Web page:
The third room brought my family from the dark space to a bright glow of a Compassion Center where children had church, school, meals, and letters from their sponsors. There was furnishing in this room that my children recognized right away, whereas before they were uncertain of the objects around them. There were desks, chairs, books, chalkboards, bowls filled with food, pencils and papers. Carlos’ mother insisted he go to school and visit the Compassion Center. But he was worried about giving up his opportunity to work. What changed his mind about the Compassion Center were the hugs.

“My favorite thing is the hugs,” he said. “We don’t give hugs in my family.”

He told of how his mentor would say, “I believe in you Carlos.” This moved me. Knowing there are people who are making that difference in the lives of these innocent children was beautiful. How precious and young the voice on the headset sounded, and how overjoyed he was to have friends and people who deeply cared for him, especially his Compassion sponsor who sent him gifts and provided for his care. The presents he received for Christmas, a toy robot and new socks, were like gold to him.

In the next room we entered we were met again by a darker setting; a dirty bar littered with trash and filled with loud chatter. My children, who were engaged with the sensory dynamic of the experience, decided to sit upon the chairs in the room and even picked up the empty beer bottles. Though I knew this was a staged scene, something in me wanted to usher them out quickly, and say don’t touch that, and don’t sit here. If this was real, it wouldn’t be a place for kids. Yet Carlos’ mother had been in places like this so frequently he would wait outside or follow her in, holding onto her apron strings. He was very afraid for his mother.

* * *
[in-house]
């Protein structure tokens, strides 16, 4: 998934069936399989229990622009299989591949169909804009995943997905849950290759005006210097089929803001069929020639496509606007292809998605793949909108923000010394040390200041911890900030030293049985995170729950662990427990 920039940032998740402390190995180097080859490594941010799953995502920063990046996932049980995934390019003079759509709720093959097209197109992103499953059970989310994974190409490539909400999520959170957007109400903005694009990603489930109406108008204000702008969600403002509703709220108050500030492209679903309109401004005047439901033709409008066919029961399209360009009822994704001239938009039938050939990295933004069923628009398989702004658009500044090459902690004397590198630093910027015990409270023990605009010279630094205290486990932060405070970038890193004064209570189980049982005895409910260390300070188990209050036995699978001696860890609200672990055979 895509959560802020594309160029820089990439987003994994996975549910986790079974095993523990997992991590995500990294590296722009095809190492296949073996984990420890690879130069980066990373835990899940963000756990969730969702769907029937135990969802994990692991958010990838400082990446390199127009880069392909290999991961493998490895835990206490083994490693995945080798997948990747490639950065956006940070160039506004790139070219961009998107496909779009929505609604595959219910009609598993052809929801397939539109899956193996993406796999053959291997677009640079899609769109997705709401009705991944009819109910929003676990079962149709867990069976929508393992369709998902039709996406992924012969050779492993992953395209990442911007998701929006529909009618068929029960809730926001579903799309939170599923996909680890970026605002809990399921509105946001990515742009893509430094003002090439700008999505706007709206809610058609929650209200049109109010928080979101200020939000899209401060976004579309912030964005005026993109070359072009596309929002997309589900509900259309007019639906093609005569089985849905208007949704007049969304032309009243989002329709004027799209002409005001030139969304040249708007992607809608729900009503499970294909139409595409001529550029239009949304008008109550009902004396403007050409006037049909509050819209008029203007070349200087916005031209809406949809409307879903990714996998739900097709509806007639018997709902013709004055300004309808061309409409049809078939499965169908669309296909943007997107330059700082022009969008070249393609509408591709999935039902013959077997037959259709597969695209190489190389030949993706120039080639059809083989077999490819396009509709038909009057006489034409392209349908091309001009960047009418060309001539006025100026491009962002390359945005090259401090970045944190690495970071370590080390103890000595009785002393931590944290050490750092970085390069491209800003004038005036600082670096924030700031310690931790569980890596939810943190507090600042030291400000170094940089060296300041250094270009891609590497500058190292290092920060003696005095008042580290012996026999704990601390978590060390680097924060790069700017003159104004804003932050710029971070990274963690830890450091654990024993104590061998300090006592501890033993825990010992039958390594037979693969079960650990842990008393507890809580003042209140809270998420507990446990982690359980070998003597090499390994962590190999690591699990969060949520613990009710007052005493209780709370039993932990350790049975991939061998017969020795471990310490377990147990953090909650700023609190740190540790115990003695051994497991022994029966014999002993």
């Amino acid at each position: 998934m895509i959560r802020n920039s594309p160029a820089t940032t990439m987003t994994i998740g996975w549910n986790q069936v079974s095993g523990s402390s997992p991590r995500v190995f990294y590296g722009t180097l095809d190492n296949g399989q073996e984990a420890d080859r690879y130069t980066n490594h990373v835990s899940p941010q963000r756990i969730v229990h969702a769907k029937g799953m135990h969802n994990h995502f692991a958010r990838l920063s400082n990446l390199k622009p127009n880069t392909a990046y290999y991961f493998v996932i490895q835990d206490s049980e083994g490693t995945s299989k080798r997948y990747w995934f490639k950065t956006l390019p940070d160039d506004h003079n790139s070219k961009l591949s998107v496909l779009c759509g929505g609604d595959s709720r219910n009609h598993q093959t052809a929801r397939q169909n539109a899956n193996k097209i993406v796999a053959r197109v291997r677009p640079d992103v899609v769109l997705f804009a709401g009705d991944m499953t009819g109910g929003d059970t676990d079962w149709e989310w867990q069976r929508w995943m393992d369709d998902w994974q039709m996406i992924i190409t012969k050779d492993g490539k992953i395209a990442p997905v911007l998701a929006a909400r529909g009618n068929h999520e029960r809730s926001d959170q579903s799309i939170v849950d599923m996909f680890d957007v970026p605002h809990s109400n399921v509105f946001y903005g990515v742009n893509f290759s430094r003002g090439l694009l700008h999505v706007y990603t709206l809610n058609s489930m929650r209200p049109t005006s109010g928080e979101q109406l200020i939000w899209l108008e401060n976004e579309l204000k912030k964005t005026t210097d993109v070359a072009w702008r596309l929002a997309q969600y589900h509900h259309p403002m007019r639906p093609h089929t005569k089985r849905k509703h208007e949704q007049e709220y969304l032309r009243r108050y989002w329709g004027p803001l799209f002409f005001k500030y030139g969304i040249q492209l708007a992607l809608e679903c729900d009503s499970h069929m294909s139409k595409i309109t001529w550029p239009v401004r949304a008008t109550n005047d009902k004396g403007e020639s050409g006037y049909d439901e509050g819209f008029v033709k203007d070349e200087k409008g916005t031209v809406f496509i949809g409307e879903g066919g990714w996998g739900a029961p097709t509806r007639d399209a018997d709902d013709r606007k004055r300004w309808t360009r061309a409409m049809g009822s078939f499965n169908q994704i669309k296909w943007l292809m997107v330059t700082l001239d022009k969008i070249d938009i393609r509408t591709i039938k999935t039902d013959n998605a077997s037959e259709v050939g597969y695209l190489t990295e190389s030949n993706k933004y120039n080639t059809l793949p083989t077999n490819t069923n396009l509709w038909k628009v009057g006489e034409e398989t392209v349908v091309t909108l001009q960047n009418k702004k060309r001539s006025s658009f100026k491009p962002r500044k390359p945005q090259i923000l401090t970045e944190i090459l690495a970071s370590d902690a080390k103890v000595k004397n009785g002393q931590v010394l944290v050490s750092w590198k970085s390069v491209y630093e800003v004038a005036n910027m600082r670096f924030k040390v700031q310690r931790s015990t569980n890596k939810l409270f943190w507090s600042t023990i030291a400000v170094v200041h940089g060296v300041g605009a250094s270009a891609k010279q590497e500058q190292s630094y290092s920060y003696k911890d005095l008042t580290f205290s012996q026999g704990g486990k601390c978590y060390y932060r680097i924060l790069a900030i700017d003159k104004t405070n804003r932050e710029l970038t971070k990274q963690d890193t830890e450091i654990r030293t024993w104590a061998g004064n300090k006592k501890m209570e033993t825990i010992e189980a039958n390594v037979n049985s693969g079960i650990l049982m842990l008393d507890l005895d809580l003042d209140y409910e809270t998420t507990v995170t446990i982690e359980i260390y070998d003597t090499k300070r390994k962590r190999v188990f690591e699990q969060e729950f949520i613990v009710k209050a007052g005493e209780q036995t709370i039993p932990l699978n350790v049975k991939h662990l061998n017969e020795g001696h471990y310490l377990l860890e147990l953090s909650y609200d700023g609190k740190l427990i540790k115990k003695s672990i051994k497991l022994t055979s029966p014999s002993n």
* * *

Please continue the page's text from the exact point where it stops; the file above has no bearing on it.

What occurs to a mother like me in this moment is, if I can’t stand the thought of my own kids in this space, how concerning it is that for other children this is reality. As much as I would like to protect my children from this scene, I thought it was relevant they know what others encounter in their daily life, and ultimately that they know they can help.

I was uncomfortable, but it was a good thing to be made so at the benefit of a child who needs mine as well as other’s understanding of what darkness they live in.

The last room of our journey with Carlos was a home filled with hope and light. I could tell my 6- and 9-year-old liked this room; their faces became less pensive and they began to look around more eagerly. Carlos, now a young man, told of how he prayed for God to help his mother, “Por favor Dios, will you protect her.” After that, women from church had begun inviting his mother from the bar to church, and was overjoyed as he describes how she dramatically changed and even hugs him now. Pictures on the wall in this room displayed the real Carlos and even his sponsor, Neil Jensen, who over the years stayed in contact with him and encouraged him.

Others were impacted too − 307 children were sponsored as a result of the Compassion Experience. And nearly 2,500 people walked through the Compassion Experience this weekend. This opportunity gave my family, as well as many others, the ability to participate together, no matter the age, in a meaningful experience. The Compassion Experience also became a gateway for conversations with my children about the topic and how together we might “Change the story.”